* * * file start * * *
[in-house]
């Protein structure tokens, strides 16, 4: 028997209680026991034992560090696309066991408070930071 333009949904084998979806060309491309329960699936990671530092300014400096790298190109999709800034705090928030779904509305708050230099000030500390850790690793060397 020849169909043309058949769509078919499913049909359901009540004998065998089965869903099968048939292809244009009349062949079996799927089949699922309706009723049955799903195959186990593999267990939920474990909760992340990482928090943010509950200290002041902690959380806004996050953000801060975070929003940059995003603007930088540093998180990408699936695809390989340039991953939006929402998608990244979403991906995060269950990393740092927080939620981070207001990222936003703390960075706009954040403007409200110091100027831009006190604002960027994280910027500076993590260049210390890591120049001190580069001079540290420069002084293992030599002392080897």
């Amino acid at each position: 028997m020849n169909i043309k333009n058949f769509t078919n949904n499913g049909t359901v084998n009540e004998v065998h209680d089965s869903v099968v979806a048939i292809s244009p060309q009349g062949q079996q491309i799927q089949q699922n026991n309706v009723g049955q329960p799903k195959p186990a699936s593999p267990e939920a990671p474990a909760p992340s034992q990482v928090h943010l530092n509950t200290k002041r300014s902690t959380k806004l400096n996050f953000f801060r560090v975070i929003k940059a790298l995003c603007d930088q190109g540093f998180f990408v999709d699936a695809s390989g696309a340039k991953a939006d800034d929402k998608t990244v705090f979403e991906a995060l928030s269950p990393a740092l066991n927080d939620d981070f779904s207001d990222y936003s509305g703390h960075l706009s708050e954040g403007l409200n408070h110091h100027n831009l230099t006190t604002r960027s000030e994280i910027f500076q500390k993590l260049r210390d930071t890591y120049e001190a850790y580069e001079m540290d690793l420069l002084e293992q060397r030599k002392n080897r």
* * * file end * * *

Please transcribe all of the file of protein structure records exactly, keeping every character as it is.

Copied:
[in-house]
């Protein structure tokens, strides 16, 4: 028997209680026991034992560090696309066991408070930071 333009949904084998979806060309491309329960699936990671530092300014400096790298190109999709800034705090928030779904509305708050230099000030500390850790690793060397 020849169909043309058949769509078919499913049909359901009540004998065998089965869903099968048939292809244009009349062949079996799927089949699922309706009723049955799903195959186990593999267990939920474990909760992340990482928090943010509950200290002041902690959380806004996050953000801060975070929003940059995003603007930088540093998180990408699936695809390989340039991953939006929402998608990244979403991906995060269950990393740092927080939620981070207001990222936003703390960075706009954040403007409200110091100027831009006190604002960027994280910027500076993590260049210390890591120049001190580069001079540290420069002084293992030599002392080897």
């Amino acid at each position: 028997m020849n169909i043309k333009n058949f769509t078919n949904n499913g049909t359901v084998n009540e004998v065998h209680d089965s869903v099968v979806a048939i292809s244009p060309q009349g062949q079996q491309i799927q089949q699922n026991n309706v009723g049955q329960p799903k195959p186990a699936s593999p267990e939920a990671p474990a909760p992340s034992q990482v928090h943010l530092n509950t200290k002041r300014s902690t959380k806004l400096n996050f953000f801060r560090v975070i929003k940059a790298l995003c603007d930088q190109g540093f998180f990408v999709d699936a695809s390989g696309a340039k991953a939006d800034d929402k998608t990244v705090f979403e991906a995060l928030s269950p990393a740092l066991n927080d939620d981070f779904s207001d990222y936003s509305g703390h960075l706009s708050e954040g403007l409200n408070h110091h100027n831009l230099t006190t604002r960027s000030e994280i910027f500076q500390k993590l260049r210390d930071t890591y120049e001190a850790y580069e001079m540290d690793l420069l002084e293992q060397r030599k002392n080897r």